I also agree with the statement above that not all 2nd shooters are newbies with no experience. Bottom line, find out who you are getting.
My Fiance is a photographer, and typically when he does weddings he only gives them about 900 photos, but shoots about 2500 photos. I think 500 pictures would be fine as long as they captured all of your special moments, and they looked nice 🙂 It’s quality that matters, not quantity!
Also, most of the photographers I know hire college students as second shooters, and its true they typically don’t have as much experience but are still pretty good. I had my Fiance teach me how to shoot, and took a few photography classes so I work as his second shooter. But just because you have 2 shooters doesn’t mean you should be getting a lot more photos. They are there to help the main photographer catch important moments in case theirs doesn’t turn out the way they want.
Sorry to hear that. I’d be more upset in the gaps of types of photos than a smaller number. It seems like, theoretically, 400 should be enough to capture the moments. But with you missing key scenes, that’s disappointing. Maybe there are some from your friends?
This is why a contract must be thoroughly reviewed before the wedding day, the photographer’s contract outlines exactly what they’ll provide you with after the fact and gives you the client leverage if you think he/she has fallen short.
To say “I go out and shoot 200 pics with my girlfriends!” is a bit ridiculous because A) Are you saying all 200 pics are photo album worthy? B) Are you touching up/enhancing these photos after the shoot? Photographers can spend up to three times as long as the event itself touching up in photoshop or lightroom. And lastly, C) Are they just selfies held up and taken with a cellphone and not with interchangeable lenses? Are the girls posed in flattering ways? Are you taking into account angles, scenery, and available lighting? These are factors a photographer considers with every push of the button.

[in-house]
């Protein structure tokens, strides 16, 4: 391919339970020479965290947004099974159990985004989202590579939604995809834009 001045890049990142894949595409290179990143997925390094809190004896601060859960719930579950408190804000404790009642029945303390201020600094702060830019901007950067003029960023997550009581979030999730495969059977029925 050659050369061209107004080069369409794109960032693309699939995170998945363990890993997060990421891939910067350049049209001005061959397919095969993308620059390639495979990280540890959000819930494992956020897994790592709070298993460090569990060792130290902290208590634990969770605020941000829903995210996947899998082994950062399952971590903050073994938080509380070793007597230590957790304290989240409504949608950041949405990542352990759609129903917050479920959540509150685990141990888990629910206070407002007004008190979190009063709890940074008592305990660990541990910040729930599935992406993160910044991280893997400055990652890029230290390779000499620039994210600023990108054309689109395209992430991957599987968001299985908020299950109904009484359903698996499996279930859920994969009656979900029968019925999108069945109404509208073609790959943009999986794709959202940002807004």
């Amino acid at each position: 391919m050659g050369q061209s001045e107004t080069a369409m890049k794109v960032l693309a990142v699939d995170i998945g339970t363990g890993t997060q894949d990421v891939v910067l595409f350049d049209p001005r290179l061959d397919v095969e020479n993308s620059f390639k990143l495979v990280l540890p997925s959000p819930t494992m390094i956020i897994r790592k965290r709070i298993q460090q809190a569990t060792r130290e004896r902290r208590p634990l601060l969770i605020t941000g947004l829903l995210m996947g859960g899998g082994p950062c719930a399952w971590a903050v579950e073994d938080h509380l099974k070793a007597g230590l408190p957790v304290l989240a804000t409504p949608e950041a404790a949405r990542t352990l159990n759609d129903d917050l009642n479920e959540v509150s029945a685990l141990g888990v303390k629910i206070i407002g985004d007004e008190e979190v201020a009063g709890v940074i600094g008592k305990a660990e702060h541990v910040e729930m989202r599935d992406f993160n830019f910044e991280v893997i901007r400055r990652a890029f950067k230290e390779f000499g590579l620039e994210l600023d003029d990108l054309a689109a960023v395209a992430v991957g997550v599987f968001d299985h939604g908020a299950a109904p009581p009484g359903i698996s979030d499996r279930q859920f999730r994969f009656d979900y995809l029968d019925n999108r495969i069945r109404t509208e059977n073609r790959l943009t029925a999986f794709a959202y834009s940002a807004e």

(This isn’t to the original poster, but other people’s comments in this thread) To demand a certain number of photos above 700 is ridiculous. Are you telling me you’ll review all 1k+ photos on a regular basis? No, you’re just hoping for more on the off-chance there’s gems you’d otherwise miss out on. Your photographer gives you the best of the best. Why are people obsessed over getting the full roll of untouched pics? Do you have a full license of photoshop and have had training in bridal touch-ups? In which case, sure, save some money and edit your own pics. Otherwise, this isn’t a competition. You’re going to get exactly the amount on your contract.
Back to original poster, how many photos is in your contract? Did you thoroughly research your photographer: review her past work, contact references of past clients to ask about their experience, and still find that the final result is subpar? Then you can POSSIBLY take him/her to small claims to get your money back. If you went ahead and booked a photographer because they were cheap and you saw ONE or TWO pics you liked, then you’re at fault. Honestly, what’s done is done. Pass it on to friends and family who are planning a wedding not to use them, and that’s pretty much all you can do.
Congrats on your wedding, and best of luck 🙂
I only got around 400 from our photographer.. But we only had him for four hours. I didn’t want anything crazy just the ceremony dances cake cutting portraits… Etc. i think it’s crazy if they were there the whole time and that’s all you git 🙁 I had a friend w an amazing camera there that took a ton of pics for me too as my back up photographer!
Wondering how much you paid… If I was a photographer, I wouldn’t work minimum wage for someone who compares numbers with other photographers. A good photographer would charge 3-4$ per image. If you paid $1,000 then the number of images seems to be right.
This is really inaccurate . Im a fulltime professional wedding photographer and I pay and am paid anywhere from $75-50 per hour to have a second shooter. When I’m not booked if I have time I second shoot for friends to keep my cost of doing business lower. I’ve often shot a wedding with much less experienced photographers because they wanted a pro with them. That being said I pay my second photographers well to perform and their images make up 30-40% of my galleries. Not all studios hire good second photographers but every single one I bring In has their own business and just looking to make a little extra cash. When you pay a wedding photographer say $3000 30-40% goes to taxes 30% goes to business expenses which leaves the photographer with about $1000 and that’s if they choose not to reinvest some of that in the business. Second shooters are usually very seasoned professionals, not all but most. I bring assistants who are getting their feet wet and would never trust someone new to be my second shooter, it’s irresponsible and unprofessional.